January 12, 1939 – Movie at the Waldo

Virtual Concert at the Waldo, Tonight at 7, January 14, 2021

— Gentleman Tim

 

Star-Studded Traffic Trial

13 Jan

January 13, 1939

Star-Studded Traffic Trial in Beverly Hills

LA Evening Herald Examiner

It will look like a roll call of Hollywood male stars in PoliceJudge Charles J. Griffin’s Beverly Hills court late today.

The occasion will be the hit-run driving trial of John W. Myers, former owner of the La Conga, Hollywood night spot.

Among those who have been subpoened as witnesses in behalf of Meyers are Errol Flynn, Bruce Cabot and Walter Pidgeon, all of whom either saw the accident or talked to Myers immediately after it occurred, according to attorney Richard Cantillon, representing Meyers.

Meyers is charged with having fled the scene of an accident involving his automobile and another car driven by George v. Tribe.

Tribe’s wife, Darlene, and his mother-in-law, Mrs. Elizabeth Thorpe, all were seriously injured in the accident, it is charged.

— Gentleman Tim

 

The Crimson Tide, the Green Arrow, and the Always Colorful Errol Flynn

12 Jan

With connection to tonight’s National Championship Game in Miami Gardens…

Errol Flynn and Alabama Football

— Gentleman Tim

 

Happy Birthday, Deirdre! January 10

10 Jan

— Gentleman Tim

 

“Sounds Exactly Like Errol”

09 Jan

On January 9, 1952

Chicago Daily Tribune TV and Radio Reporter, Tony Remenih, opined:

Casanova “sounds exactly like Errol Flynn.”

“[T]his swashbuckling mademoiselle chaser reads a script loaded with improbable situations, double entendres and what I suppose is Riviera playboy talk.”

With a stimulating tour of Port Antonio and bamboo raft adventure on the Rio Grand!


The Modern Adventures Of Casanova. 1952. The descendent of the famous Italian diplomat is secretly an agent for Interpol, an international crime fighting organization. Christopher Casanova is sent to Jamaica to recover the priceless arm from a statue stolen from the Caribbean Museum in Kingston. It was one of the missing arms of the Venus de Milo!

List of Alleged Episodes:

SEASON ONE

Episode 1 – Premiere – 3 January 1952 – set in Venice Italy
Episode 2 – “The Phony Count” – 10 January 1952 – Casanova saves a woman from a phony count
Episode 3 – “Family Vendetta” – 17 January 1952 – Casanova visits Venice and deals with the Marchetties, enemies of the Casanovas
Episode 4–24 January 1952 – while skiing in Switzerland, Casanova helps play cupid for a younger couple
Episode 5–31 January 1952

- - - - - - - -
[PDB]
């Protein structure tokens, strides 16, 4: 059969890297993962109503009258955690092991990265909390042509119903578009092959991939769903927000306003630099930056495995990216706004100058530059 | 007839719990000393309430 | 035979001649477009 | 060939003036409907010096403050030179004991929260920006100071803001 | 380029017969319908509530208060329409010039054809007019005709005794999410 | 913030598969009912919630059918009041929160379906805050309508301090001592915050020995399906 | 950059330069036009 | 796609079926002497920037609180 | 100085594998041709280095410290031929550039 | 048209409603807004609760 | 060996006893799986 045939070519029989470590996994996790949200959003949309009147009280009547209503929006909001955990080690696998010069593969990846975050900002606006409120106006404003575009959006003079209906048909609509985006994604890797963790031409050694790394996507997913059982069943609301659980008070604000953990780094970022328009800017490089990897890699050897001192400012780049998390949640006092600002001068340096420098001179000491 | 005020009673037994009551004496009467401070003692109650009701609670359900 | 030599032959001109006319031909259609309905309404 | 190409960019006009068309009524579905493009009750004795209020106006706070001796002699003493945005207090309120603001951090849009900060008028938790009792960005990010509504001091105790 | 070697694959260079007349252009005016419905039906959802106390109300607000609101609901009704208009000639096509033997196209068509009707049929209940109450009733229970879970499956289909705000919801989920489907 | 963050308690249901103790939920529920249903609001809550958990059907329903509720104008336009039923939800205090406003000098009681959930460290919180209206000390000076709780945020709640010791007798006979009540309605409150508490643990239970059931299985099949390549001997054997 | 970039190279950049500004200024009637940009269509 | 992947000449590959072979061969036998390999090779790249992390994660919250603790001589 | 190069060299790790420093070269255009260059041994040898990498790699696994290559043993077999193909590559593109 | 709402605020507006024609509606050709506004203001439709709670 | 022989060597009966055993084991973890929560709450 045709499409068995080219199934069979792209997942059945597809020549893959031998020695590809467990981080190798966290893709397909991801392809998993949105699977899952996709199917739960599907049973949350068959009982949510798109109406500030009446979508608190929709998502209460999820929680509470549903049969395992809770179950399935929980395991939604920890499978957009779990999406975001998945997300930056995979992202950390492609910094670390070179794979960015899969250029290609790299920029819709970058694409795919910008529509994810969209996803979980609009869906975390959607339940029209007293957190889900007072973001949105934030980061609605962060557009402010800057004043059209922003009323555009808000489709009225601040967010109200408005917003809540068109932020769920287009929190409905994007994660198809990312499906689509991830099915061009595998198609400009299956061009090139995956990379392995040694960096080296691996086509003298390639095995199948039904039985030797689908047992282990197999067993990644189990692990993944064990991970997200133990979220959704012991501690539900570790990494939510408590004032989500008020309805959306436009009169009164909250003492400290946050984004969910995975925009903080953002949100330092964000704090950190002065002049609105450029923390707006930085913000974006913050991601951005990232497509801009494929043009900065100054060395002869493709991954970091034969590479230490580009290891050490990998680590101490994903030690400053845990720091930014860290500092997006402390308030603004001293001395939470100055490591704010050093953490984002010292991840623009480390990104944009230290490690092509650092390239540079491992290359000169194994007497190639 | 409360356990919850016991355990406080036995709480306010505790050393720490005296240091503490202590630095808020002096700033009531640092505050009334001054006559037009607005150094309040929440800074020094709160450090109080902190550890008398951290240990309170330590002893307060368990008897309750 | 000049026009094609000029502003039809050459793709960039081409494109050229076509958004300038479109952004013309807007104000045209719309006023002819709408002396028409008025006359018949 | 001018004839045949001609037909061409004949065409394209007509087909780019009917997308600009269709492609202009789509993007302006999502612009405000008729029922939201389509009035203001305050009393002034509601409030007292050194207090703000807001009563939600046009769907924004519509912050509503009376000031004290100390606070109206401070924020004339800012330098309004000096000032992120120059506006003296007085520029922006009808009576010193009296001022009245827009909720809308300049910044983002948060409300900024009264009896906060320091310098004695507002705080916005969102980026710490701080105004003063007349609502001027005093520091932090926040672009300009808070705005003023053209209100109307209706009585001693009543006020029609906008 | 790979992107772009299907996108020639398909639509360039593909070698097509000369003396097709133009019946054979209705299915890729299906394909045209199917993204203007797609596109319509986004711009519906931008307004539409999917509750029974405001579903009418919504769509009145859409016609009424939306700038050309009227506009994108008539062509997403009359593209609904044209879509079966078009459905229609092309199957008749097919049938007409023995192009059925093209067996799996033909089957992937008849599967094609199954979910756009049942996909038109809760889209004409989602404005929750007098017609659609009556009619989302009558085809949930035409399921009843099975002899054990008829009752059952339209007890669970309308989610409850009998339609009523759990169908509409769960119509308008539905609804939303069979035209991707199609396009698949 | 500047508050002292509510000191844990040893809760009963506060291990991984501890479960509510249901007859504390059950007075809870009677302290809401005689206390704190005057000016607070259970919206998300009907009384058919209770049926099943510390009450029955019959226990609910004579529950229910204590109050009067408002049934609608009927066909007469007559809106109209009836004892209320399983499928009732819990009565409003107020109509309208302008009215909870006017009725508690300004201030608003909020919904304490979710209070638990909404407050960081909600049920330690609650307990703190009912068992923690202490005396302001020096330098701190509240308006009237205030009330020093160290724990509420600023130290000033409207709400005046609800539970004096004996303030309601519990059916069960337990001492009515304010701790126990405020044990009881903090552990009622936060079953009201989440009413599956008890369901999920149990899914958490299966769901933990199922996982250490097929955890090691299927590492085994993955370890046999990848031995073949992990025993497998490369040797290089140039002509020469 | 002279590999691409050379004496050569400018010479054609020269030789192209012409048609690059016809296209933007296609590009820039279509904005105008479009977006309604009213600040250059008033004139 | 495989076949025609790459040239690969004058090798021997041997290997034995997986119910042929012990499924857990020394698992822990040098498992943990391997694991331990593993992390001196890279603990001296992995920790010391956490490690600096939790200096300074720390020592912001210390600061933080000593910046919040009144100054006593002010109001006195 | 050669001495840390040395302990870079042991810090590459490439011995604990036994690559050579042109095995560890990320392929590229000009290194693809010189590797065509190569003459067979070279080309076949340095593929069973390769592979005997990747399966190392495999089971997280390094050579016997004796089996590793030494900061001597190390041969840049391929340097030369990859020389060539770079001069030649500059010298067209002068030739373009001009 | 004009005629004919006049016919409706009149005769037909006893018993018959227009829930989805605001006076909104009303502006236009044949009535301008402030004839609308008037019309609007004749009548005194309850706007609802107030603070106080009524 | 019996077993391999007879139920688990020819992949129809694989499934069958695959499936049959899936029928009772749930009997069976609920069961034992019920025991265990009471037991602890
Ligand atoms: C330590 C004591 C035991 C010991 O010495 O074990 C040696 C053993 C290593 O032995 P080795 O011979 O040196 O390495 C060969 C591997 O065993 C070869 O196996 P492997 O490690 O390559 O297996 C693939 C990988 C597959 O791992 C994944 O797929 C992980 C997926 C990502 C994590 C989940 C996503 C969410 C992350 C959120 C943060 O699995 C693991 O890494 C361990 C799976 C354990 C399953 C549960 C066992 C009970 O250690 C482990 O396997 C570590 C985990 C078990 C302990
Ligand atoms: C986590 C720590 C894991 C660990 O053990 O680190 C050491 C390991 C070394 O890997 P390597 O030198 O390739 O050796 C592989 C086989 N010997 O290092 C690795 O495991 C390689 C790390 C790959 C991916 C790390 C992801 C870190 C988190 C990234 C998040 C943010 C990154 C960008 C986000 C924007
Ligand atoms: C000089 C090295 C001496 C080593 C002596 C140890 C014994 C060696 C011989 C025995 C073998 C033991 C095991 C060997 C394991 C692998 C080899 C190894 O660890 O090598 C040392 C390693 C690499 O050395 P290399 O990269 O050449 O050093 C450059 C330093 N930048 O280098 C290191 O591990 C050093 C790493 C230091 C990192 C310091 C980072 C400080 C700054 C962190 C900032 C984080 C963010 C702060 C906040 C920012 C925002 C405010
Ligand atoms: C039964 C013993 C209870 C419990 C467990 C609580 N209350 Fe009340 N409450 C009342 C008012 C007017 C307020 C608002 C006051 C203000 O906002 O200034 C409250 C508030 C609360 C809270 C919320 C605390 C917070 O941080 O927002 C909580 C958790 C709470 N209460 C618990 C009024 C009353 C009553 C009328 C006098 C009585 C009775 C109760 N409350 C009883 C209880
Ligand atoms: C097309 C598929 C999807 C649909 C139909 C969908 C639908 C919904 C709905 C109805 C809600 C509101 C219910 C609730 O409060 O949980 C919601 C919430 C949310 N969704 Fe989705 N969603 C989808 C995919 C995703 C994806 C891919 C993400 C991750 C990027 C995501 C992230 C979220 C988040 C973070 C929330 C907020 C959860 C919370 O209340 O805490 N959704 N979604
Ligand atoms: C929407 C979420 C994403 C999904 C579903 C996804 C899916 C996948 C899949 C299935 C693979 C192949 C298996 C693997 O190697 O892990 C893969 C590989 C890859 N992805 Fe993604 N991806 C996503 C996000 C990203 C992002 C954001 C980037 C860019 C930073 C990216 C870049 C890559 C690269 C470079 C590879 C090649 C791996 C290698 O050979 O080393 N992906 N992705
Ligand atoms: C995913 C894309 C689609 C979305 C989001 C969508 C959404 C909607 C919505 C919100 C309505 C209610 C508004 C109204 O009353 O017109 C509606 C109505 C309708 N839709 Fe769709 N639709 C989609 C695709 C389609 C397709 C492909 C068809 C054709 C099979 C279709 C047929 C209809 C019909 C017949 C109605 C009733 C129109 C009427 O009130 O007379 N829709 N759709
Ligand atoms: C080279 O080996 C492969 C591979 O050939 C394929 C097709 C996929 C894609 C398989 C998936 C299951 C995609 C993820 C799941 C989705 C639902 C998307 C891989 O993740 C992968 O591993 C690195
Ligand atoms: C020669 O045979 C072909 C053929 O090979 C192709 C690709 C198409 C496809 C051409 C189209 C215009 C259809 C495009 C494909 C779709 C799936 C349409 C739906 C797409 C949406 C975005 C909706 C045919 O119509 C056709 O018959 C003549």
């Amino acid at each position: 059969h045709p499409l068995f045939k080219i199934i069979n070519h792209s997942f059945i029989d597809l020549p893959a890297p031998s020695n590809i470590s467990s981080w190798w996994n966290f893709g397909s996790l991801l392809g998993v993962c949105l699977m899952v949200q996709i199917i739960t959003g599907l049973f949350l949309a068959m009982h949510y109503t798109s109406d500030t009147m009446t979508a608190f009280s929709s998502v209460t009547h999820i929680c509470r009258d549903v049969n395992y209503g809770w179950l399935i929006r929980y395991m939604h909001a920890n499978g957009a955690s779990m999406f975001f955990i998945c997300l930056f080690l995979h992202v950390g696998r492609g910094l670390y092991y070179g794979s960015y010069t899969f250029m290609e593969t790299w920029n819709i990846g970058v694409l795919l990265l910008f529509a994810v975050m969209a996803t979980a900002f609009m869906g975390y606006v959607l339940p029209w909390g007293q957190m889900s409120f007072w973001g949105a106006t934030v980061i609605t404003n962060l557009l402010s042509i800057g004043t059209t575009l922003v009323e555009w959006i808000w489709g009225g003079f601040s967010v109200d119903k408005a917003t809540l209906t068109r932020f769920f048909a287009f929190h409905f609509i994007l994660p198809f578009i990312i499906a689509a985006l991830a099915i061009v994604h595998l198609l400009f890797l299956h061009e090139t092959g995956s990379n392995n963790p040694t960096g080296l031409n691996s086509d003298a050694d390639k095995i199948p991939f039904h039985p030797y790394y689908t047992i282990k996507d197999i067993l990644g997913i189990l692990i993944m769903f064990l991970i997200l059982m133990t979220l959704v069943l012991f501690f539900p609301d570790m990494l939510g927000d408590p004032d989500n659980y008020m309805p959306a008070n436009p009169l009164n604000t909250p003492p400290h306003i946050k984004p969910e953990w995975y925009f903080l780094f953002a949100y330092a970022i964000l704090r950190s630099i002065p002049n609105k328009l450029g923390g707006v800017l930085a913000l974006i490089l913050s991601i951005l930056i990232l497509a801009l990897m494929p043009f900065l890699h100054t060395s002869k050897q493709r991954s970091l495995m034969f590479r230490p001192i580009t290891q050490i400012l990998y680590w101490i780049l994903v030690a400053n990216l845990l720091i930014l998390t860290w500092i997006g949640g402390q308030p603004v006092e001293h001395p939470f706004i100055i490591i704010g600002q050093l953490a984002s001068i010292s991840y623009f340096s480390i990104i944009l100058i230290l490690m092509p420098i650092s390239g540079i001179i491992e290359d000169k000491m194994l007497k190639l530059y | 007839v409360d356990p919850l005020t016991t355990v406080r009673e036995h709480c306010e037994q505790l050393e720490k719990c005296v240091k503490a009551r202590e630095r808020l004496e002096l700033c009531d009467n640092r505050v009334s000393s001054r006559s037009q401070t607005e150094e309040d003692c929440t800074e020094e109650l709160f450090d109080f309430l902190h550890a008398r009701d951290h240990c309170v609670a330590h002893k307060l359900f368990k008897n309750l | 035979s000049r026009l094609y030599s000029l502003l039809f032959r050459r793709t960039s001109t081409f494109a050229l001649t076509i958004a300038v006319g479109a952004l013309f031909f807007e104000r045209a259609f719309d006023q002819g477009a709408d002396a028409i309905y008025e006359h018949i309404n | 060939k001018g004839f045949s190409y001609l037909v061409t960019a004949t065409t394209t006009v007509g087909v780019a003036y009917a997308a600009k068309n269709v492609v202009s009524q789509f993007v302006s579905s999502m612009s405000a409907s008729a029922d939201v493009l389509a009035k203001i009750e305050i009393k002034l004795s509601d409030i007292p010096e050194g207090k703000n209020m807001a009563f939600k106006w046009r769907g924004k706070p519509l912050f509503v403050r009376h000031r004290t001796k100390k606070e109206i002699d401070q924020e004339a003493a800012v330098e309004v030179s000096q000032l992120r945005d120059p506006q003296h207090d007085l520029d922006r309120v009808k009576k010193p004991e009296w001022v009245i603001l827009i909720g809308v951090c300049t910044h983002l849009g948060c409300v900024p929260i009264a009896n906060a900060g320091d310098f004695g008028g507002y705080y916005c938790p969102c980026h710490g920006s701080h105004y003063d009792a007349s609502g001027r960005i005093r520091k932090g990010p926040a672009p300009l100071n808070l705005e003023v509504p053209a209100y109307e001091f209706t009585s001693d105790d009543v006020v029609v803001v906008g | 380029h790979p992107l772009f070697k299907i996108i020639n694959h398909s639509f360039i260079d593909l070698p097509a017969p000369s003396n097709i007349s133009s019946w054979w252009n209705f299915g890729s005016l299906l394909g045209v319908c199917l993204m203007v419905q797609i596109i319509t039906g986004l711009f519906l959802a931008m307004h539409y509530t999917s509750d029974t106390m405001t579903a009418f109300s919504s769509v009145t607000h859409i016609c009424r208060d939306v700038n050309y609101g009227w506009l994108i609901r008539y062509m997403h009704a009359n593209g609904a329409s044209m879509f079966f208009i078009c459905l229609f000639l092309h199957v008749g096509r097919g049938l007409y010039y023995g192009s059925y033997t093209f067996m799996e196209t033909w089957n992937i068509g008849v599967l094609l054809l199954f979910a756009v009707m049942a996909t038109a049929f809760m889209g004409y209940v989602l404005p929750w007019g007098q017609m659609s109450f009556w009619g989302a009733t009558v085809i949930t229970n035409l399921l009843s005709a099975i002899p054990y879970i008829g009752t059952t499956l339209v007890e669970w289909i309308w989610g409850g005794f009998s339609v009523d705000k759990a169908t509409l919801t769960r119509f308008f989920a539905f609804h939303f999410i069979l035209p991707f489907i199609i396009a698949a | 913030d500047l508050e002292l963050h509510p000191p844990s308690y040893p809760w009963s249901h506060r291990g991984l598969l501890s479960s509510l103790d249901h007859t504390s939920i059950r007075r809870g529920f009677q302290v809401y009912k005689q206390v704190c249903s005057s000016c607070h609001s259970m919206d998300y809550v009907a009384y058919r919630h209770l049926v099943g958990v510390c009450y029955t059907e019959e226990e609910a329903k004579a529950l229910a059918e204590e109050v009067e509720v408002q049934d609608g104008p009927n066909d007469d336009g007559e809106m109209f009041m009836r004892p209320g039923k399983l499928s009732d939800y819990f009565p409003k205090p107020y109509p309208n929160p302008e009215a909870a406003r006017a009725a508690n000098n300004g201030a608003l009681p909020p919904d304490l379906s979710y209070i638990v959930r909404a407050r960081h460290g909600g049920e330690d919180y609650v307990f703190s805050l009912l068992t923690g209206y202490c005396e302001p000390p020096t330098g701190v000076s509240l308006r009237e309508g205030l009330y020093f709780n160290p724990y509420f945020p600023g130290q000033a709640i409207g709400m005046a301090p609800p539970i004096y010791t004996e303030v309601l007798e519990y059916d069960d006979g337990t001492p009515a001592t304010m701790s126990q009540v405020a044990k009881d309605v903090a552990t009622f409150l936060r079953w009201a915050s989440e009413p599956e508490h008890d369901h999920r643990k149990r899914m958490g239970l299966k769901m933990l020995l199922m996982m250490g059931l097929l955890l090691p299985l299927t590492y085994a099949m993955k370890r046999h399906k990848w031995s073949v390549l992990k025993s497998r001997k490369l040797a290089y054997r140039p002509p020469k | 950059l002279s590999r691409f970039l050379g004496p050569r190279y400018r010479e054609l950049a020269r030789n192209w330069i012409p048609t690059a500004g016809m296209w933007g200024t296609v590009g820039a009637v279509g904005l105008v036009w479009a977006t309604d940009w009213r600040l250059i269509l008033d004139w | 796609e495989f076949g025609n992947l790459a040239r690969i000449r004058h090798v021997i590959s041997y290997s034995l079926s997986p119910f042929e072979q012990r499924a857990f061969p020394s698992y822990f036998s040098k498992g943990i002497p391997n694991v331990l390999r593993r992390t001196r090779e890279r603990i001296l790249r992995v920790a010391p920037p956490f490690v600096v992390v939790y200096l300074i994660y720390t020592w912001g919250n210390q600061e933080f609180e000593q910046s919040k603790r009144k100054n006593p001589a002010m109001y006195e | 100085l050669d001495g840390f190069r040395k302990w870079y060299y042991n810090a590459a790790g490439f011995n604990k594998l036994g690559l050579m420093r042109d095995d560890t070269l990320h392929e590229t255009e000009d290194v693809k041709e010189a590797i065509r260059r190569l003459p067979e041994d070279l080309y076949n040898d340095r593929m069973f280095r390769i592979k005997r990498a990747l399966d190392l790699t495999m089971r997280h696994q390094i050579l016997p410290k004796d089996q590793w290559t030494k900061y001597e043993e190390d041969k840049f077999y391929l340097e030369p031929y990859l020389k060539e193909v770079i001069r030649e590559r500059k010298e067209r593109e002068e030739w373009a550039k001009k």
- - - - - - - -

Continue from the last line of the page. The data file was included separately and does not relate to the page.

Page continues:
Episode 6–7 February 1952
Episode 7–14 February 1952 – Casanova helps on Valentine’s Day
Episode 8–21 February 1952
Episode 9–28 February 1952
Episode 10–6 March 1952
Episode 11–13 March 1952
Episode 12–20 March 1952
Episode 13–27 March 1952 – Casanova tracks down a dope smuggling ring in Paris
Episode 14 – “The Bride of the Rain God” – 3 April 1952 – Casanova investigates a cursed relic from the Mayan civilisation responsible for killing people
Episode 15–10 April 1952 – Casanova investigates a pair of con artists on the French riviera
Episode 16–17 April 1952 – Casanova smashes a gold smuggling syndicate
Episode 17 – “The Black Dowry Pearls” – 24 April 1952 – Casanova goes to Venice to retrieve some pearls from Phillip II
Episode 18–1 May 1952
Episode 19–8 May 1952
Episode 20–15 May 1952 – Casanova goes to Egypt to stop a drug smuggling ring
Episode 21 – “The Missing Arm of Venus de Milo” – 22 May 1952 – Christopher Casanova is sent to Jamaica to recover the missing arm of the Venus de Milo.
Episode 22–29 May 1952
Episode 23–5 June 1952
Episode 24–12 June 1952
Episode 25–19 June 1952
Episode 26–26 June 1952 – Casanova investigates the murder of a beauty in Paris

SEASON TWO:

Episode 27 – first of season two – 2 October 1952
Episode 28 – “The Sumatra Adventure” – 9 October 1952
Episode 29–16 October 1952
Episode 30–23 October 1952
Episode 31 – “The Gold Brick Swindle” – 30 October 1952 – Casanova goes to Karachi
Episode 32–6 November 1952
Episode 33–13 November 1952
Episode 34–20 November 1952
Episode 35 – “The Star of Thessaly” – 27 November 1952 – Casanova guards an old Greek millionaire who is visiting Paris with a diamond
Episode 36–4 December 1952
Episode 37–11 December 1952
Episode 38
Episode 39

— Gentleman Tim